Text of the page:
The invention illustratively described herein suitably may be practiced in the absence of any element(s) not specifically disclosed herein. Thus, for example, in each instance herein any of the terms "comprising", "consisting essentially of", and "consisting of" may be replaced with either of the other two terms. The terms and expressions which have been employed are used as terms of description and not of limitation, and there is no intention that use of such terms and expressions imply excluding any equivalents of the features shown and described in whole or in part thereof, but it is recognized that various modifications are possible within the scope of the invention claimed. Thus, it should be understood that although the present invention has been specifically disclosed by preferred embodiments and optional features, modification and variation of the concepts herein disclosed may be resorted to by those skilled in the art, and that such modifications and variations are considered to be within the scope of this invention as defined by the appended claims.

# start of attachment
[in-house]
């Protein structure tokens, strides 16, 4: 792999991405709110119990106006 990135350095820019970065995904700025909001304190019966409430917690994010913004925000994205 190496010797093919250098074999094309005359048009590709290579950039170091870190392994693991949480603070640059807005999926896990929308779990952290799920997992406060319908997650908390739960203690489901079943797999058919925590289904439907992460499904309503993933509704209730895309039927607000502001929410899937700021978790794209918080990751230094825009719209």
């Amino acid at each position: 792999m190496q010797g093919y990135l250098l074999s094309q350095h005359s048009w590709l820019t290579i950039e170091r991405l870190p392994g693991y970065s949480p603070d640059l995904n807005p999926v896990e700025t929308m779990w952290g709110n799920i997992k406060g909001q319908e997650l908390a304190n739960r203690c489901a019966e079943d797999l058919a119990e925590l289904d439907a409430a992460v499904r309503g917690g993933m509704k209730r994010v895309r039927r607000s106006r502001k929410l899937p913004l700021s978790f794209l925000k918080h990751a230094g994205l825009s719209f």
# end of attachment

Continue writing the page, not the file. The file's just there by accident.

Patent applications by George Mchugh, San Diego, CA US
Patent applications by Iacob Mathiesen, Oslo NO
Patent applications by Rune Kjeken, San Diego, CA US
Patent applications by Torunn Elisabeth Tjelle, Oslo NO
Patent applications in class With tubular injection means inserted into body
Patent applications in all subclasses With tubular injection means inserted into body